Features of Samsung’s new SSDs

Packed with more technology and innovation than ever before, these SSD models are designed for users who are looking for faster, smaller storage solutions. The presented drives are capable of processing significant amounts of any data, downloading games and transferring large files, as well as displaying 4K video, analyzing information of various formats on ultra-thin laptops and desktop computers with high bandwidth and minimal latency.

Both models use the Peripheral Component Interconnect Express (PCIe) Gen. 3 x4 interface, which is highly compatible with NVMe specifications. This interface provides efficient use of the high-speed PCIe bus and optimizes the performance of both hardware configurations and software products, allowing you to fully use all the advantages of NVMe technologies for SSDs. The boards support Samsung Dynamic Thermal Guard technology, which manages the performance of the drive during periods of extreme load.

According to Un-Soo Kim, SVP of Samsung Electronics Application Development and Memory Product Planning, for more than 30 years, the Korean IT giant has continued to meet the growing needs of consumers by innovating to push the boundaries of new memory models. NVMe-based V-NAND storage technology is currently the most advanced solution of the NVMe era that has come into its own.

Specifications SSD 960 EVO

960 EVO is available in 250GB, 500GB and 1TB capacities and provides users with the performance of a new generation of computing systems. For the first time on the 960 EVO, Samsung’s innovative Intelligent TurboWrite technology maximizes sequential read speeds up to 3200MB/s and write speeds up to 1900MB/s. The EVO board’s random read speed is up to 380,000 IOPS, while the random write speed is capable of overclocking up to 360,000 IOPS. Fee 9The 60 EVO comes with a three-year limited warranty and up to 400 Terabytes of Recording (TBW) for 1TB media.

In addition to the industry-leading performance, power, and proven reliability guarantee of the 960 SSDs that the company offers, Samsung also provides a brand new and completely refurbished Magician software interface with an updated user interface that allows users to manage various SSD settings, including firmware upgrades. applications.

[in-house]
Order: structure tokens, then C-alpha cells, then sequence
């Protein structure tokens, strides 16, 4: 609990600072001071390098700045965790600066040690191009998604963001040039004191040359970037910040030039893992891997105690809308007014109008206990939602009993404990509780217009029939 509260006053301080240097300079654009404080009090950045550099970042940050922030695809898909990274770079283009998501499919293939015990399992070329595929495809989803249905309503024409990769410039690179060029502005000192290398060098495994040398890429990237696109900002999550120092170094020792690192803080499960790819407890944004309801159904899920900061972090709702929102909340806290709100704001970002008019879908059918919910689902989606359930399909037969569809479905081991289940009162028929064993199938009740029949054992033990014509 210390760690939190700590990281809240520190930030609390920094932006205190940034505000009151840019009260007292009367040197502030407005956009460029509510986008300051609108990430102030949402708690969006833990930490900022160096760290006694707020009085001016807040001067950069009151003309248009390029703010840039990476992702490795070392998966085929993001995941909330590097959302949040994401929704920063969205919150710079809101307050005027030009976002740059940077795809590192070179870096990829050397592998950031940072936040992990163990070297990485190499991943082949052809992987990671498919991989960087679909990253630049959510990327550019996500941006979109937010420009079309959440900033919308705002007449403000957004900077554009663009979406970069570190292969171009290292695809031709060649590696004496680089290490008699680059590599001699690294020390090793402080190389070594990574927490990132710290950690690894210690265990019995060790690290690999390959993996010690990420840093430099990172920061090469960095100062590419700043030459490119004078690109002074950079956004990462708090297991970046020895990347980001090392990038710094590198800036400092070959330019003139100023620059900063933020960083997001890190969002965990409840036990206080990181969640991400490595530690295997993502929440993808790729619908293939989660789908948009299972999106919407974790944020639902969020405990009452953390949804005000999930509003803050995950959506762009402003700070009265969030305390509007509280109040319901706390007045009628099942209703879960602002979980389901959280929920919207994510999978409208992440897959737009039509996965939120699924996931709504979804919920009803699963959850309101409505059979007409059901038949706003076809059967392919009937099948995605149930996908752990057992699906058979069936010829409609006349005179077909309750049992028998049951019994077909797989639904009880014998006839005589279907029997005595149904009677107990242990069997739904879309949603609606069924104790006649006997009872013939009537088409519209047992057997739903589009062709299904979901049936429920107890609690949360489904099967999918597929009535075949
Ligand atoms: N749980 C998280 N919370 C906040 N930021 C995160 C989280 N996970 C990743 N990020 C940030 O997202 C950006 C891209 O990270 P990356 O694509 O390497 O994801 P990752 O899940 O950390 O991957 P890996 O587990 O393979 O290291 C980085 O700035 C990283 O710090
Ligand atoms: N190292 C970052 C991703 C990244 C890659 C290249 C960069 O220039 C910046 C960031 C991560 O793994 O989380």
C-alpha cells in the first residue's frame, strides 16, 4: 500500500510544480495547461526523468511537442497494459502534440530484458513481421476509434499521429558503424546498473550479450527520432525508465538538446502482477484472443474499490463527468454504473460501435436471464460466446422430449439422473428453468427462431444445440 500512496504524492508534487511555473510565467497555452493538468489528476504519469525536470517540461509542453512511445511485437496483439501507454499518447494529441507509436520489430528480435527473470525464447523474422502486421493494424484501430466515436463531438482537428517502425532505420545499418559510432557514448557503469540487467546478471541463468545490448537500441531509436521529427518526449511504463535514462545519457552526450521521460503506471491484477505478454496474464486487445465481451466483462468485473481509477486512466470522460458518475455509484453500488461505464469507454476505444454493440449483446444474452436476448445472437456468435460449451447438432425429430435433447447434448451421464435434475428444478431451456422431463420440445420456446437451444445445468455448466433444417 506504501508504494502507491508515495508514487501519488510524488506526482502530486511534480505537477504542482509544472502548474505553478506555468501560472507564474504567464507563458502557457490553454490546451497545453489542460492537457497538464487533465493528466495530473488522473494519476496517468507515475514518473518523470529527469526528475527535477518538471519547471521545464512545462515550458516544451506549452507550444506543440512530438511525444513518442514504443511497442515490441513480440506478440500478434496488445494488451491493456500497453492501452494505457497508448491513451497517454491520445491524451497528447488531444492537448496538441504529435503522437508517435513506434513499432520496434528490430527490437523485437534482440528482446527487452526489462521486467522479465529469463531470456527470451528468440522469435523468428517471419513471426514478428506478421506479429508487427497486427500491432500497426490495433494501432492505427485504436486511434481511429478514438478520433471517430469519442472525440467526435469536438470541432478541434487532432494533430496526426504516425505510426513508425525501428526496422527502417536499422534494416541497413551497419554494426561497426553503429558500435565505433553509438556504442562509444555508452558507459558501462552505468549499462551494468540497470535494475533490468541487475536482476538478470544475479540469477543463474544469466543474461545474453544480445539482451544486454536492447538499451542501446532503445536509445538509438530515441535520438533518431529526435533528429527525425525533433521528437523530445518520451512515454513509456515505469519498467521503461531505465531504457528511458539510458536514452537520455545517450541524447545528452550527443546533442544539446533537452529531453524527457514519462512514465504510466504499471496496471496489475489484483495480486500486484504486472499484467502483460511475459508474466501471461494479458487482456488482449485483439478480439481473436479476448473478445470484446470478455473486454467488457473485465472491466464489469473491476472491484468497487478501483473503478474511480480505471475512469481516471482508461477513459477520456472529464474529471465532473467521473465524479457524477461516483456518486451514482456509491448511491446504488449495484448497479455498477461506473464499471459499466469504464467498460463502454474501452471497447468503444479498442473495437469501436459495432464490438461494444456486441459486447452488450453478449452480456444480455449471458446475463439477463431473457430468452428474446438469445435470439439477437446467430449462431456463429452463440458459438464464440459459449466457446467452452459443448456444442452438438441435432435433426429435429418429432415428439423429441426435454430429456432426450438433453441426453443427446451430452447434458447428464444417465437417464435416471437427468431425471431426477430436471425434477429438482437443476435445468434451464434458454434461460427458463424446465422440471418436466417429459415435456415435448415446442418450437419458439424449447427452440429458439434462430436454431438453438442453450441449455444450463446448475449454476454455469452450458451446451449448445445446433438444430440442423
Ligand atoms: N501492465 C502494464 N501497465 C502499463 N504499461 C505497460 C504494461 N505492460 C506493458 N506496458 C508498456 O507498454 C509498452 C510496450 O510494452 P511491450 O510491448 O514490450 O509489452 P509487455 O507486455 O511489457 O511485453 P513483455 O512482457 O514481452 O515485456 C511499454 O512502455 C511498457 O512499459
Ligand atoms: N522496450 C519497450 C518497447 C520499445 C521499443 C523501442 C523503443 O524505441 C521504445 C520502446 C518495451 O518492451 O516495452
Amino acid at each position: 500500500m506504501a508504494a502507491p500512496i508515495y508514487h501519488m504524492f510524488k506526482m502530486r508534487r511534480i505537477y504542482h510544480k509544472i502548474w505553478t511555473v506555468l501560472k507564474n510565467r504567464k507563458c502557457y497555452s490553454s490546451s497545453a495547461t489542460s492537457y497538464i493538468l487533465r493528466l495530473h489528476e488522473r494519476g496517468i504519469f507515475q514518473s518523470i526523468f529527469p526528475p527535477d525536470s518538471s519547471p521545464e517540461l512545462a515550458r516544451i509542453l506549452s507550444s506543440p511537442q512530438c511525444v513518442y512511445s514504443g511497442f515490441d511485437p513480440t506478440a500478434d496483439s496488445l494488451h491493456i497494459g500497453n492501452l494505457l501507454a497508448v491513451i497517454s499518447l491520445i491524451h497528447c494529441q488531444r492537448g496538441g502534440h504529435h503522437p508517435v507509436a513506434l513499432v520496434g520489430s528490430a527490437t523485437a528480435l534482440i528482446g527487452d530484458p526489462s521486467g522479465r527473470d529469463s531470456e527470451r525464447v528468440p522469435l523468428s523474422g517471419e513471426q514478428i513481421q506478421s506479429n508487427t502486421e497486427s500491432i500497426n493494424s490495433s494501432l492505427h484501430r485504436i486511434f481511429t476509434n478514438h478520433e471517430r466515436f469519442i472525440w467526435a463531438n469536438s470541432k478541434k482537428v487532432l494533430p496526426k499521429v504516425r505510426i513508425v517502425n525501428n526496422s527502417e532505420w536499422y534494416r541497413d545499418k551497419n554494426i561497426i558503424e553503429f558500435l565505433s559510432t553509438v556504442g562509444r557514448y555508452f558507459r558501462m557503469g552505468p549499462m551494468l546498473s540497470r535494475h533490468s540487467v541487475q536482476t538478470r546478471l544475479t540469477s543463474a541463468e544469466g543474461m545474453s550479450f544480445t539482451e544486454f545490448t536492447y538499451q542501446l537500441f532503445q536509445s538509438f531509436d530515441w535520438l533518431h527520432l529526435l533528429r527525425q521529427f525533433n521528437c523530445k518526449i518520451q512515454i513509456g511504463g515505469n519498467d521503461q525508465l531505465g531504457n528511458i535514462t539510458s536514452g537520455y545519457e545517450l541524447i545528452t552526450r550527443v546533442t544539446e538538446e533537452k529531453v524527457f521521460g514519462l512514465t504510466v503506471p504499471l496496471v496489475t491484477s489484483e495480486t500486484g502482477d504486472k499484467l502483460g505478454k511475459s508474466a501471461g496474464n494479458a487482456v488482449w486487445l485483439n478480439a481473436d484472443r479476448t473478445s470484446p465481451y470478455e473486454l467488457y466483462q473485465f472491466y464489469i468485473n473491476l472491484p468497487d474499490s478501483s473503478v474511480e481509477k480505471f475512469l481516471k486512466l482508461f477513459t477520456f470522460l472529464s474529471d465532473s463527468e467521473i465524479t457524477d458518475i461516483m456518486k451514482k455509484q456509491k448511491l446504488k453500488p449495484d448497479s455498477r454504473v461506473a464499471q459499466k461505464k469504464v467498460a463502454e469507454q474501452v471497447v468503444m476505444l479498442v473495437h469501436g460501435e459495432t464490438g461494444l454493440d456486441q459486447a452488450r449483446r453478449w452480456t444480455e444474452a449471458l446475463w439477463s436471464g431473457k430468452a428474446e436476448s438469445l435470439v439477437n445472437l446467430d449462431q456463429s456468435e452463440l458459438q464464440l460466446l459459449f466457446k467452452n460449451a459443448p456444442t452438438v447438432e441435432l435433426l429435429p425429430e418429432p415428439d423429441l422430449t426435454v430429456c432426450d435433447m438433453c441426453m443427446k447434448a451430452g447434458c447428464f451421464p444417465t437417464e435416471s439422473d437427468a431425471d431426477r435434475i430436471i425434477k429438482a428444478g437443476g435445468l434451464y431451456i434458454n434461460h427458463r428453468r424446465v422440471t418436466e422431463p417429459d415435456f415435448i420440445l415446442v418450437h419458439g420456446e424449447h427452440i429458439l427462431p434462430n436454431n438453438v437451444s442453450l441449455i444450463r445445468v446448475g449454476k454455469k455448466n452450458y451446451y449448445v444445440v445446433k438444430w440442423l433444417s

Detailed specification SSD 960 EVO

  • 960 EVO ideal for casual NVMe users looking for next generation PC performance
  • Available in 250GB, 500GB and 1TB capacities
  • Samsung’s first board to integrate Samsung Intelligent TurboWrite technology for faster sequential reads and Write
  • Sequential Read <=3200MB/s
  • Sequential Write <=1900MB/s
  • 3-year limited warranty up to 400 TBW for 1TB capacity
  • Dynamic Thermal Guard technology to adjust performance levels and prevent overheating
  • M. 2 form factor ideal for ultra-thin laptops and personal computers.
  • PCIe Gen.3 x4 interface
  • Compatible with all NVMe specifications.

Specifications SSD 960 Pro

The 960 PRO is the world’s fastest M.2 SSD. This NVMe-SSD also offers 2 terabytes of capacity. Such a large parameter is the highest capacity available for purchase among M.2 NVMe SSDs, along with 512GB and 1TB versions.

The 960 PRO’s capacity upgrade is made possible by Samsung’s V-NAND technology and external redesign. As user demand for more power continues to grow, the new 960 PRO with high power is ready to meet the increased storage needs of personal data and information. For the 960 PRO boards, the manufacturer promises additional reliability and endurance, a five-year limited warranty, and up to 1.2 Petabytes of write capacity for 2TB media.

Detailed specification SSD 960 PRO

  • Available in 512GB, 1TB and 2TB capacities
  • Samsung’s highest-end NVMe consumer SSD (2TB) latest generation, pro-level performance and endurance with new innovative PCB design
  • Sequential read speed <= 3500 MB/s
  • Sequential write speed <= 2100 MB/s
  • Five-year limited warranty up to 1.